Saudi Arabia, as some analysts see it, is the rich relation about whom almost everyone loudly frets: "Too cliquish. . . . Susceptible to revolution. . . . At the mercy of foreign technicians and laborers. . . . Too consevative. . . .Can it care for itself?"
The answer from neutral students of Saudi politics is, yes, the kingdom can take care of itself as far as internal matters go. But in the long run, Saudi stability depends greatly on whether it can influence its allies in Europe and North America to deliver a solution to the 32-year-old Palestinian homeland problem.
There is, of course, reason for the West's great concern with Saudi stability. With the Soviet Union active in the Horn of Africa and Afghanistan, with Iran unstable, and Pakistan facing internal problems, the Alaska-size nation of Saudi Arabia -- with one-quarter of the world's proven oil reserves, ruled by a king and 4,000 princes only a generation removed from desert wandering -- has several internal weaknesses:
* Many have feared that the two-year-old Shiite Muslim revolution across the Gulf in Iran could spill over into the Shiite eastern provinces of the Saudi nation, which are largely populated by Iranian immigrants. The Iranian example could even spark a similar revolutionary zeal among Wahhabi Muslims, some have said.
* The Saudi royal family must ensure that religious leaders are given a voice , members of the vastly extended family are happy, and the large non-Saudi work force -- especially the influential Palestinians -- do not become a threat to the regime. The mosque incident, the 1975 assassination of King Faisal by a nephew, and the frequent Palestinian ire at the Saudis for their pro-US stands have tended to make observers fear the regime is only a step ahead of trouble.
But an Arab analyst who watches Saudi internal affairs and Mideast strategy (his name withheld by request), maintains that the eastern province unrest and the Grand Mosque incident were unrelated. He says the Wahhabi religious establishment has, if anything, become more anti-Shiite since the Iranian revolution.
And he contends that the Palestinian position in the Arab world has become so weak lately that "the Palestinians depend on the Saudi Arabians much more than the other way around." Through the financial pressure it can exert on aiddependent Syria, Jordan, Lebanon, and the Palestine Liberation Organization, Saudi Arabia wields great influence over the fate of Palestinians.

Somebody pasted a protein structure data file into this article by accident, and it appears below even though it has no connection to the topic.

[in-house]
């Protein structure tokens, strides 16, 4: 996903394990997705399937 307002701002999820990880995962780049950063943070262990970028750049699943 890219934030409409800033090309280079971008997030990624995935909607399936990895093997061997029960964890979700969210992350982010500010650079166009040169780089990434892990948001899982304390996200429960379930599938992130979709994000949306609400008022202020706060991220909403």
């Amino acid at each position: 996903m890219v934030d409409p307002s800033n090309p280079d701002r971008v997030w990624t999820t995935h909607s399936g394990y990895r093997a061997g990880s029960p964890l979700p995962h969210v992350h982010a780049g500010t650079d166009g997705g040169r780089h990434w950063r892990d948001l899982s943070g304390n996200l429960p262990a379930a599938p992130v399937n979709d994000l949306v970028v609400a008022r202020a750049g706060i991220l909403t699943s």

Within the royal family, the analyst says, there has been a coming together since the Mecca mosque incident. The "Sudeiry seven" faction (Crown Prince Fahd and his six elder brothers), which rivals the "Shammar tribe" (allied to Prince Abdullah Ibn Abdul Aziz), has worked with King Khalid toward a family reconciliation since early in 1980.
Royal family stability also has been enhanced, this source believes, by an increase in Prince Abdullah's power relative to Prince Fahd's. Abdullah received acclaim recently for negotiating to end the military buildup on the Jordan-Syria border. Fahd, one of the strongest members of the inner ruling circle, declined in power after a self-imposed exile in 1979.
The mosque incident caused King Khalid to build new bridges with the Wahhabi establishment .Although they did not support the insurgents, WAhhabi religious leaders did understand the insurgents' "reformist ideas." Wahhabi elders now visit the King's office each week to discuss Saudi affairs.
The regime, moreover, has worked to extend control over far-flung, potentially troubled provinces by embarking on developmental projects. Hospitals, roads, military bases, and new security networks are being established in the Shiite eastern areas, along the Yemeni border, and in the Wahhabi Hejaz region. New governors and bureaucrats linked with the royal family have been put into these areas.
"The Americans have a huge strategic security idea about Saudi Arabia, but the Saudi Arabians are taking care of their problems province by province," a Western diplomat explains.
In the past, American Mideast policy has had two views of Saudi Arabia. One was to separate it from the Palestinian- Israeli question; the other to use the nation as a moderating influence in the Mideast, especially with the Palestinians.
Arab analyst say it is ultimately impossible to separate Saudi Arabia from the Palestinian problem. This is not in the interest of either the Saudis or theri neighbors.And as a moderating influence, Saudi Arabia will have to show, via a peace breakthrough in the Middle East, that moderat ion is a realistic policy.